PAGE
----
How would you describe what you do?
I graduated under three years ago from Kingston University and, since then, I've worked full time in the creative industry as a freelance illustrator.
I primarily work in editorial, where I take a lot of big ideas and concepts and squish them down into punchy visual metaphors that go alongside articles for magazines and newspapers. I've also had the opportunity to work on a variety of projects across the board in advertising, branding, publishing and a tiny bit of design and direction for animation.
What does a typical working day look like for you?
A typical day starts with me getting up at 5am, working at my part-time job until 10am and then returning home and getting on with my illustrated work. My days vary a lot depending on what I've got going on, but it's likely I'll get started with pencil drawings, then move onto scanning things in and working things up on my computer later on in the day.
"The biggest challenge I often face is largely to do with getting my work/life balance right."
What or who encouraged you to make the shift from a non-arts background to a creatively-focused career?
I've always been very visually stimulated. I used to watch a ton of cartoons, collect millions of things, and that interest really helped me transition into a creative career. I saw lots of people making cool stuff and I wanted to make cool stuff too — that’s kind of how I got started.
Also, my Mum and Dad. My mum is fantastic at drawing, although has never really pursued it beyond a hobby, and my Dad — although he would never really admit it — has his own ways of being creative. Both of them have been incredibly supportive, and I really don't know where I'd be without them.
What are the biggest professional challenges you have encountered?
Freelancing in general is pretty hard, you have to wear many hats. That responsibility can push you into uncomfortable positions at times, especially for illustrators who are pretty introverted characters.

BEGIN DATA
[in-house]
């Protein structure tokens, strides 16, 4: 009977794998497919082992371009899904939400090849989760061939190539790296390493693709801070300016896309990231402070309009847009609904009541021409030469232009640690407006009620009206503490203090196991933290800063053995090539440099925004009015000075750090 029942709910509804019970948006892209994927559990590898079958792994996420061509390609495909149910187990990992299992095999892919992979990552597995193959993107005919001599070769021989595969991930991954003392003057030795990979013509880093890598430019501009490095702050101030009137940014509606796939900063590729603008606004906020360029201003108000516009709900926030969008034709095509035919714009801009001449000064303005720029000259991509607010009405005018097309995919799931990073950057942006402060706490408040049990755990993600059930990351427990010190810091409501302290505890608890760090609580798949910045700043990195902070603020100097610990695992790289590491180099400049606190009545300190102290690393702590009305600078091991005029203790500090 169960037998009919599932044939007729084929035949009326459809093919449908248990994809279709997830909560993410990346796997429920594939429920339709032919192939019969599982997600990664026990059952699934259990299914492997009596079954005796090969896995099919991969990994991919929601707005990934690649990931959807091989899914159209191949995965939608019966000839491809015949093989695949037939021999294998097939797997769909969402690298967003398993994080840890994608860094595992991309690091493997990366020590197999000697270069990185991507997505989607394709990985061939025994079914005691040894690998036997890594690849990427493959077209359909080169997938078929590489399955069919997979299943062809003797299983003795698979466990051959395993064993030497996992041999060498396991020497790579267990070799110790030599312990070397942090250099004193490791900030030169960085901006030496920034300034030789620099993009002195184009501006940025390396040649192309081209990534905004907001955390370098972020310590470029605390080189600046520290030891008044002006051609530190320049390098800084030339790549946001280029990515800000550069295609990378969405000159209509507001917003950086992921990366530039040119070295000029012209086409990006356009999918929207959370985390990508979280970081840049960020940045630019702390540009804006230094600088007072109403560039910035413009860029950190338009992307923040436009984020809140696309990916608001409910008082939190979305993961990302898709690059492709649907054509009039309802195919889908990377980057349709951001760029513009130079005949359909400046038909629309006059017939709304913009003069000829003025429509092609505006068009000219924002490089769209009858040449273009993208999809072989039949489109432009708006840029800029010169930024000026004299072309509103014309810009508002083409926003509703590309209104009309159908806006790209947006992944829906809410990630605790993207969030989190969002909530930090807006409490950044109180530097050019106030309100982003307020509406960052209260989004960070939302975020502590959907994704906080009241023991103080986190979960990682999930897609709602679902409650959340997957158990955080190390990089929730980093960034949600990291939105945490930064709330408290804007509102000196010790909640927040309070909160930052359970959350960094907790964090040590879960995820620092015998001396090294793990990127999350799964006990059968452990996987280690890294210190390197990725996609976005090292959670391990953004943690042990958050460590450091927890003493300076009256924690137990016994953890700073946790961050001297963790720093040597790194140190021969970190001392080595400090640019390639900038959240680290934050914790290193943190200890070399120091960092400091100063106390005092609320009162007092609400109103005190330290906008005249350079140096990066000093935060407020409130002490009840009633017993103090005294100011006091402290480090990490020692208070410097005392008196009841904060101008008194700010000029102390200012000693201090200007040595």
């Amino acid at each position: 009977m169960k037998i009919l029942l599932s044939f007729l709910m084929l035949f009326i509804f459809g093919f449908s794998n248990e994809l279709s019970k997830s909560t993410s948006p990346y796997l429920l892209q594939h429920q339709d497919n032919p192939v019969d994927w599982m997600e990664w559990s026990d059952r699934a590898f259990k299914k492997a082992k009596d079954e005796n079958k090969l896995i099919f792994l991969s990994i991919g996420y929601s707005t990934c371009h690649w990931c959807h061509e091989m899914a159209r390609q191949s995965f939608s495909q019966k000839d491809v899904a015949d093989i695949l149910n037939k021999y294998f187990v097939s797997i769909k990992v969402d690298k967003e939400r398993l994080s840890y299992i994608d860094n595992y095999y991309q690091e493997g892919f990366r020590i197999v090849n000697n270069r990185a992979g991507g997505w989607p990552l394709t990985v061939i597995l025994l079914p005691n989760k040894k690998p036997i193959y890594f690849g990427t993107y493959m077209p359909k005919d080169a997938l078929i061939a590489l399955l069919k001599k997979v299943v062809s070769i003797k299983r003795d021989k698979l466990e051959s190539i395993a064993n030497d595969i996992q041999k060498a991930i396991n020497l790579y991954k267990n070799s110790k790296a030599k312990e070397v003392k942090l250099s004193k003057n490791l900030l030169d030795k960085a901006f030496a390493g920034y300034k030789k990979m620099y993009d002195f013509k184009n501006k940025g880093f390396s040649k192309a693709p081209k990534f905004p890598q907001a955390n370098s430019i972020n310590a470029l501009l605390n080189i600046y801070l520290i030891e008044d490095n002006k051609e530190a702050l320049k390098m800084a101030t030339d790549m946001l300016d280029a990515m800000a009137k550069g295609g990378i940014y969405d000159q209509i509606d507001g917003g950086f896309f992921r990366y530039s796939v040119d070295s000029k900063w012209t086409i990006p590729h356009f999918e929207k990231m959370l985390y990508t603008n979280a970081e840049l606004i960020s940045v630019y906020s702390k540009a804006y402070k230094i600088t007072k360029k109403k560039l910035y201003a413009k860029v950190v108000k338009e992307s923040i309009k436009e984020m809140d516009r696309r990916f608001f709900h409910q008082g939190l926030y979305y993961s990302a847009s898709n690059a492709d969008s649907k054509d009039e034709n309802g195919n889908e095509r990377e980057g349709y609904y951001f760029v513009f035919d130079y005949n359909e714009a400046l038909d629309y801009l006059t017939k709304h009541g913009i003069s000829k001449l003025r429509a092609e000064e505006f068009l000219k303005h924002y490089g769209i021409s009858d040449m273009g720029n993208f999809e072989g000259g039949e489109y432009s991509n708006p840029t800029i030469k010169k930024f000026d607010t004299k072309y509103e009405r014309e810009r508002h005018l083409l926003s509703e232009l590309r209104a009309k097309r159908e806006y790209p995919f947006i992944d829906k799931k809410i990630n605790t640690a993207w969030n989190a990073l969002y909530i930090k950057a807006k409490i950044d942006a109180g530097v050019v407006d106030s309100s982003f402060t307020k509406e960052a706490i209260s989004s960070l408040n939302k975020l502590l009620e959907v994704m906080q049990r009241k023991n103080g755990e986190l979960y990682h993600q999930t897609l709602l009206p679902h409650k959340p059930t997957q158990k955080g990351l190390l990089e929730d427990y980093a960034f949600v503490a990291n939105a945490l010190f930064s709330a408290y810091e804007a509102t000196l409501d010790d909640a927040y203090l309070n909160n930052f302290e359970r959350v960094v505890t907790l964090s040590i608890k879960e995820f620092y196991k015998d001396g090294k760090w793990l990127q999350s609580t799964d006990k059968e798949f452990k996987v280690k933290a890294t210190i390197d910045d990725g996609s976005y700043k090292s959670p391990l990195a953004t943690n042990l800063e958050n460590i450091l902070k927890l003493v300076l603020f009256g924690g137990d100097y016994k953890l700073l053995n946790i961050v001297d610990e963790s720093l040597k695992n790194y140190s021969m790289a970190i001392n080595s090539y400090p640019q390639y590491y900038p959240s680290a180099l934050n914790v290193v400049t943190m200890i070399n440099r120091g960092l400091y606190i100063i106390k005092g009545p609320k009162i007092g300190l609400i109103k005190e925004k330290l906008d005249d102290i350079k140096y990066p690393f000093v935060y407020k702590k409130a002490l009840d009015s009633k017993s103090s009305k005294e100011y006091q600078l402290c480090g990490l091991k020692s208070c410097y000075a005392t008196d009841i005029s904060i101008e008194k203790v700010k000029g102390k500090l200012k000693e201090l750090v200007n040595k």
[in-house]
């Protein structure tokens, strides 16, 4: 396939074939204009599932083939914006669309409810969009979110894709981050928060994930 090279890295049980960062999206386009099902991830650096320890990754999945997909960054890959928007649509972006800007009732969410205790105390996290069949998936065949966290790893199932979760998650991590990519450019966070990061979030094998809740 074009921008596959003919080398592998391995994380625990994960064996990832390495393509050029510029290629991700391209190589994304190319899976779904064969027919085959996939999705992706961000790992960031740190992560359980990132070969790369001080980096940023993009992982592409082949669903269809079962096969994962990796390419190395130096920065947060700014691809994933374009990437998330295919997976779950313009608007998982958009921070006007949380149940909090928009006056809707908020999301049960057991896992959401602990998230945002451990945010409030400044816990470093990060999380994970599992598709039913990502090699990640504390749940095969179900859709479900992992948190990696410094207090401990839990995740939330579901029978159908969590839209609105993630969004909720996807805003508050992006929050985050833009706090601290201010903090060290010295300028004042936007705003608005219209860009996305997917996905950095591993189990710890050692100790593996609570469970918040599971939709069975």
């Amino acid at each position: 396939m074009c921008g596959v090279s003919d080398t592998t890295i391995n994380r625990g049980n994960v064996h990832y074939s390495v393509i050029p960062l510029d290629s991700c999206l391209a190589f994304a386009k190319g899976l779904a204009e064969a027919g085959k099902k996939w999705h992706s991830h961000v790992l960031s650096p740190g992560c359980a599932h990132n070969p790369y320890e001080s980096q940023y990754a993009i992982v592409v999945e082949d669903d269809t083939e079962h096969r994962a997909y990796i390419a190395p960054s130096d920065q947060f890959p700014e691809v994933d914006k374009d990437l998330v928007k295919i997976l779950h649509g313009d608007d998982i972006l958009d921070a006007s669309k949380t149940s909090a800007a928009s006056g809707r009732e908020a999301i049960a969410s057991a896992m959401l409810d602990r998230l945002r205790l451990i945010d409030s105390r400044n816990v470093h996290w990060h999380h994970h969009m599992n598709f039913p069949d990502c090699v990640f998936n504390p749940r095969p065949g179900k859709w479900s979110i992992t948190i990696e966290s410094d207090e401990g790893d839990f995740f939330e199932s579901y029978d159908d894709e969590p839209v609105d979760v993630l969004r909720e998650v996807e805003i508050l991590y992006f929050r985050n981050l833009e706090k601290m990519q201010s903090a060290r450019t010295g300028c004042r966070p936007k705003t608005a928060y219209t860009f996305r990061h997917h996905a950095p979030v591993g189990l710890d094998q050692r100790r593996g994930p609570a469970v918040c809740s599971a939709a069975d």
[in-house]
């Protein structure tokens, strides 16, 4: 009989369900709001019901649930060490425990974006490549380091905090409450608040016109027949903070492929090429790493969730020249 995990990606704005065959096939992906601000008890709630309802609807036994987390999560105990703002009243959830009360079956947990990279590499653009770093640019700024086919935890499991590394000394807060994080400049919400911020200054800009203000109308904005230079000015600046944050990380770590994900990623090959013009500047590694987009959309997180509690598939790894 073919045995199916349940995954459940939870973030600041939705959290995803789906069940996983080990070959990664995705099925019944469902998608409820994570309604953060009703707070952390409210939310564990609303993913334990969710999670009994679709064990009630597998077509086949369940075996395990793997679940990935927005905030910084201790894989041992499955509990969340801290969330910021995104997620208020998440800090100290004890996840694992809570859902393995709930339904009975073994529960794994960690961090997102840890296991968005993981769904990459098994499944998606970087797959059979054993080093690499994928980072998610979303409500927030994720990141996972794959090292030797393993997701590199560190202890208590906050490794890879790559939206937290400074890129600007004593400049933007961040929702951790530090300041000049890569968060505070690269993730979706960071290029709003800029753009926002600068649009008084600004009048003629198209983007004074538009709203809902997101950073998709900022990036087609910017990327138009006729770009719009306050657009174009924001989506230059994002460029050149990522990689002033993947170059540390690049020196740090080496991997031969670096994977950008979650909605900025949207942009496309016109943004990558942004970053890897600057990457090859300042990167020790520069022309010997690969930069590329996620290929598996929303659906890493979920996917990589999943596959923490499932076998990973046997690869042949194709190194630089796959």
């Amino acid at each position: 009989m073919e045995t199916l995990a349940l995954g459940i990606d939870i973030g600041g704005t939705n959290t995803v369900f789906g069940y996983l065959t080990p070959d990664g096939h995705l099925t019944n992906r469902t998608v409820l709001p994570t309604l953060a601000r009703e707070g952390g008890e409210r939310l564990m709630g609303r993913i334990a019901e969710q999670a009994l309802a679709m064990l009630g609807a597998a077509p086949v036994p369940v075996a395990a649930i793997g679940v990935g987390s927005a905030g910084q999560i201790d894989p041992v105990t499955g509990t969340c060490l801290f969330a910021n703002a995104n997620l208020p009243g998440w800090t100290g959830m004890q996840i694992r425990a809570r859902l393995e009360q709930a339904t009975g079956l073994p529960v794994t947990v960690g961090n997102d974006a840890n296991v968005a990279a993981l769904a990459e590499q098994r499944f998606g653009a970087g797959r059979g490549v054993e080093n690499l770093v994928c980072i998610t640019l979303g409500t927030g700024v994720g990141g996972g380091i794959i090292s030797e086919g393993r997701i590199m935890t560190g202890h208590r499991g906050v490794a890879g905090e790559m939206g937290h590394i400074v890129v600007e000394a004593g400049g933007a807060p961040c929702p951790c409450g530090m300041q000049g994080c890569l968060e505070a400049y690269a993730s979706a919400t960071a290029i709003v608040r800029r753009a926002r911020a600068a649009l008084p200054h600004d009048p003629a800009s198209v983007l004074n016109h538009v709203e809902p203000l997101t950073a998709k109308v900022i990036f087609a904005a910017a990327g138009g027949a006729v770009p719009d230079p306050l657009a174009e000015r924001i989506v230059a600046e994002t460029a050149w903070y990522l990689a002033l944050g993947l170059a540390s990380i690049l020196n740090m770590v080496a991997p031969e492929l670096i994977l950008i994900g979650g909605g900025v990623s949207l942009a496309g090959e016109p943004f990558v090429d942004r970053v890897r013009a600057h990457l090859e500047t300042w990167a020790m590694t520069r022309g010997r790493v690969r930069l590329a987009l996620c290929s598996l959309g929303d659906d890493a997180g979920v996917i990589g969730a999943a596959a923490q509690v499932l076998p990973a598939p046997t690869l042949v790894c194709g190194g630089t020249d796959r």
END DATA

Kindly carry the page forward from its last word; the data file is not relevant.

University is a fantastic place to get to grips with the concept of working with a brief and developing a visual language, but I don't think you really learn how to become a viable illustrator until you've left. The biggest challenge I often face is largely to do with getting my work/life balance right. A lot of illustrators get very wrapped up in their work, and it can really be hard to step back from it at times and switch off.
"University is a fantastic place to get to grips with the concept of working with a brief and developing a visual language, but I don't think you really learn how to become a viable illustrator until you've left."
What are the main tools you use in your work?
I use a ton of different mediums. Ninety percent of the time I start with a pencil, then start working things up on my Wacom Cintiq (graphics tablet). I'll usually drop in a few hand-drawn textures to give the work I'm making a little more of a handmade feel.
I don't really feel like I've found the thing I do yet, and I'd be super worried if I had already.
"Try not to pay too much attention to people who seem to be overtaking you, there is no rush."
What is the best piece of professional advice you have received? What would you say to aspiring creative students?
I think there is often a really big rush to go straight into the industry post-university. I'd urge anybody who hasn't managed to yet make that leap to reflect on the work they want to make, and really take some time out to work out where they want to go and what they want to do.
A lot of the people I studied with no longer do illustration, and that’s not a bad thing by any means — there are so many creative roles out there. You just need to take the time out to look and think about what it is you want to do and, by all means, try not to pay too much attention to people who seem to be overtaking you. There is no rush.